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dc.contributor.authorHiggins, Joeen_UK
dc.date.accessioned2017-07-14T23:05:33Z-
dc.date.available2017-07-14T23:05:33Z-
dc.date.issued2018-07-01en_UK
dc.identifier.urihttp://hdl.handle.net/1893/25620-
dc.description.abstractIn a recent paper, Kyselo (2014) argues that an enactive approach to selfhood can overcome ‘the body-social problem’: “the question for philosophy of cognitive science about how bodily and social aspects figure in the individuation of the human individual self” (Kyselo 2014, p. 4; see also Kyselo and Di Paolo (2013)). Kyselo’s claim is that we should conceive of the human self as a socially enacted phenomenon that is bodily mediated. Whilst there is much to be praised about this claim, I will demonstrate in this paper that such a conception of self ultimately leads to a strained interpretation of how bodily and social processes are related. To this end, I will begin the paper by elucidating the body-social problem as it appears in modern cognitive science and then expounding Kyselo’s solution, which relies on a novel interpretation of Jonas’s (1966/2001) concept ofneedful freedom. In response to this solution, I will highlight two problems which Kyselo’s account cannot overcome in its current state. I will argue that a more satisfactory solution to the body-social problem involves a re-conception of the human body as irrevocably socially constituted and the human social world as irrevocably bodily constituted. On this view, even the most minimal sense of selfhood cannot privilege either bodily or social processes; instead, the two are ontologically entwined such that humans arebiosocial selves.en_UK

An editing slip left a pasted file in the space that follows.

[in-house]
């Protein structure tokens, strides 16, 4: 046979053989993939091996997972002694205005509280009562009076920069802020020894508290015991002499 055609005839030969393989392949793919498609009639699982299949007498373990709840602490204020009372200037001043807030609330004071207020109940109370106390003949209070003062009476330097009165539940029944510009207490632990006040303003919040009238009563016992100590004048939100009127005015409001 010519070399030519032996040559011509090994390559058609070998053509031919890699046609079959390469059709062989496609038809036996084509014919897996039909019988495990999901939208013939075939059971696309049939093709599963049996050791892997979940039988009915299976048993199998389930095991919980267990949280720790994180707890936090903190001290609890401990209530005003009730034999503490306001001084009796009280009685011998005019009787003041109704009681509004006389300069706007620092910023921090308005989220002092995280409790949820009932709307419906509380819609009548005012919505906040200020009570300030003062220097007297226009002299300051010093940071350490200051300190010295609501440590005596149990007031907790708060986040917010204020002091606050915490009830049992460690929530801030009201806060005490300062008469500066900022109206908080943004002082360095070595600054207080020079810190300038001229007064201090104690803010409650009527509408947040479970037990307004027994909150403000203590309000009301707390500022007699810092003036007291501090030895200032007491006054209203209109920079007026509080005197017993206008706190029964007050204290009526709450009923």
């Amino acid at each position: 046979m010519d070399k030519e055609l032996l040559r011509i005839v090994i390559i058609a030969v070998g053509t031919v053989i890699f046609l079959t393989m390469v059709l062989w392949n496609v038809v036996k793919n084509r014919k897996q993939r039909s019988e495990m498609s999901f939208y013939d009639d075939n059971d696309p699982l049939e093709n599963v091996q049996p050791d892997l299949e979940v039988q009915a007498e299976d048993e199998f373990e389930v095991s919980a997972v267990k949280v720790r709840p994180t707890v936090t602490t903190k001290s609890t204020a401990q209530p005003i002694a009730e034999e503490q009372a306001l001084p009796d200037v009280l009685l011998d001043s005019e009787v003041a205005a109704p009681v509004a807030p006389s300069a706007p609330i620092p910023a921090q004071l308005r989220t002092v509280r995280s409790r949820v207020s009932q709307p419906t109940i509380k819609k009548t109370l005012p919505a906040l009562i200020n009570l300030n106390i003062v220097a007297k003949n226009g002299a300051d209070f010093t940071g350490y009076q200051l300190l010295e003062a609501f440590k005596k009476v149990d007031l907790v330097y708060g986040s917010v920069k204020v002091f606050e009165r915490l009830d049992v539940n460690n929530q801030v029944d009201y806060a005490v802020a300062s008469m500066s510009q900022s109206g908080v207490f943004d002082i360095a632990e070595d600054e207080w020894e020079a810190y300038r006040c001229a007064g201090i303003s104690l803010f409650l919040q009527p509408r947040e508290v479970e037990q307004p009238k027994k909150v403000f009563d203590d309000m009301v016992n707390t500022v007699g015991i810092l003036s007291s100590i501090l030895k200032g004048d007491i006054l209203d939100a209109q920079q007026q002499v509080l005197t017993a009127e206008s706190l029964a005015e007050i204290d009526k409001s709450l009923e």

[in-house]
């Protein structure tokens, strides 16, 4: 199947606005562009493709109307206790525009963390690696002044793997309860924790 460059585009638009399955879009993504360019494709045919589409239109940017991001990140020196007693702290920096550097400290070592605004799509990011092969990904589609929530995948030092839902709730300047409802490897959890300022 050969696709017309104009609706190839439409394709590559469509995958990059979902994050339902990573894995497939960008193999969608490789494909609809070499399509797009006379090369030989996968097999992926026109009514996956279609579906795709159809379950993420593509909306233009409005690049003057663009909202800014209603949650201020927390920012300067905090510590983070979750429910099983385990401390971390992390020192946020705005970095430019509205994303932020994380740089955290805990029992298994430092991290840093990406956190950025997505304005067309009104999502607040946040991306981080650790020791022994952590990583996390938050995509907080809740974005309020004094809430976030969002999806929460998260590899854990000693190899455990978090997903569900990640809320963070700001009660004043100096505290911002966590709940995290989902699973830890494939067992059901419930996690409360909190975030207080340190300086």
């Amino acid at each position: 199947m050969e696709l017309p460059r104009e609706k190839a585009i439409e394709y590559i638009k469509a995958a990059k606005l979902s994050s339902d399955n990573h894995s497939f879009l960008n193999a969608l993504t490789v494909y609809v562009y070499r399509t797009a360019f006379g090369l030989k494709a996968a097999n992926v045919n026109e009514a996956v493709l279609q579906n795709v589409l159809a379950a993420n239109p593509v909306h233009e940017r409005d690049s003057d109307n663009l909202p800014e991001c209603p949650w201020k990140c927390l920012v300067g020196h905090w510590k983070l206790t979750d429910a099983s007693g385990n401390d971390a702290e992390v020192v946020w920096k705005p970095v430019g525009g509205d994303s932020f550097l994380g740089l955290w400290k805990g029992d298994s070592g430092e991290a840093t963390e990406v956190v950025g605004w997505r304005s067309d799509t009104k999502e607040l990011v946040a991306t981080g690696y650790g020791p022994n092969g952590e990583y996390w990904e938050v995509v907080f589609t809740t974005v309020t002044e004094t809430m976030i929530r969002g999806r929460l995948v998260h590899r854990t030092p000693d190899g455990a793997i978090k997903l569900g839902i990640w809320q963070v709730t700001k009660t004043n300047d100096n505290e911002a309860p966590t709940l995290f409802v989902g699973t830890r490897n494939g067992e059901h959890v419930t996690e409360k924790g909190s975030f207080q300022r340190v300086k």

dc.language.isoenen_UK
dc.publisherSpringeren_UK
dc.relationHiggins J (2018) Biosocial selfhood: overcoming the ‘body-social problem’ within the individuation of the human self, Phenomenology and the Cognitive Sciences, 17 (3), pp. 433-454. https://doi.org/10.1007/s11097-017-9514-2.en_UK
dc.rights© The Author(s) 2017 This article is distributed under the terms of the Creative Commons Attribution 4.0 International License (http://creativecommons.org/licenses/by/4.0/), which permits unrestricted use, distribution, and reproduction in any medium, provided you give appropriate credit to the original author(s) and the source, provide a link to the Creative Commons license, and indicate if changes were made.en_UK
dc.subjectSelfhooden_UK
dc.subjectCognitive scienceen_UK
dc.subjectEmbodimenten_UK
dc.subjectEnsocialmenten_UK
dc.subjectBody-social problemen_UK
dc.subjectEnactivismen_UK
dc.titleBiosocial selfhood: overcoming the ‘body-social problem’ within the individuation of the human selfen_UK
dc.typeJournal Articleen_UK
dc.identifier.doi10.1007/s11097-017-9514-2en_UK
dc.citation.jtitlePhenomenology and the Cognitive Sciencesen_UK
dc.citation.issn1572-8676en_UK
dc.citation.issn1568-7759en_UK
dc.citation.volume17en_UK
dc.citation.issue3en_UK
dc.citation.spage433en_UK
dc.citation.epage454en_UK
dc.citation.publicationstatusPublisheden_UK
dc.citation.peerreviewedRefereeden_UK
dc.type.statusVoR - Version of Recorden_UK
dc.citation.date10/06/2017en_UK
dc.contributor.affiliationPhilosophyen_UK
dc.identifier.isi000434854800001en_UK
dc.identifier.scopusid2-s2.0-85020683997en_UK
dc.identifier.wtid523626en_UK
dc.date.accepted2017-06-10en_UK
dc.date.firstcompliantdepositdate2017-07-14en_UK
dc.description.refREF Compliant by Deposit in Stirling's Repositoryen_UK
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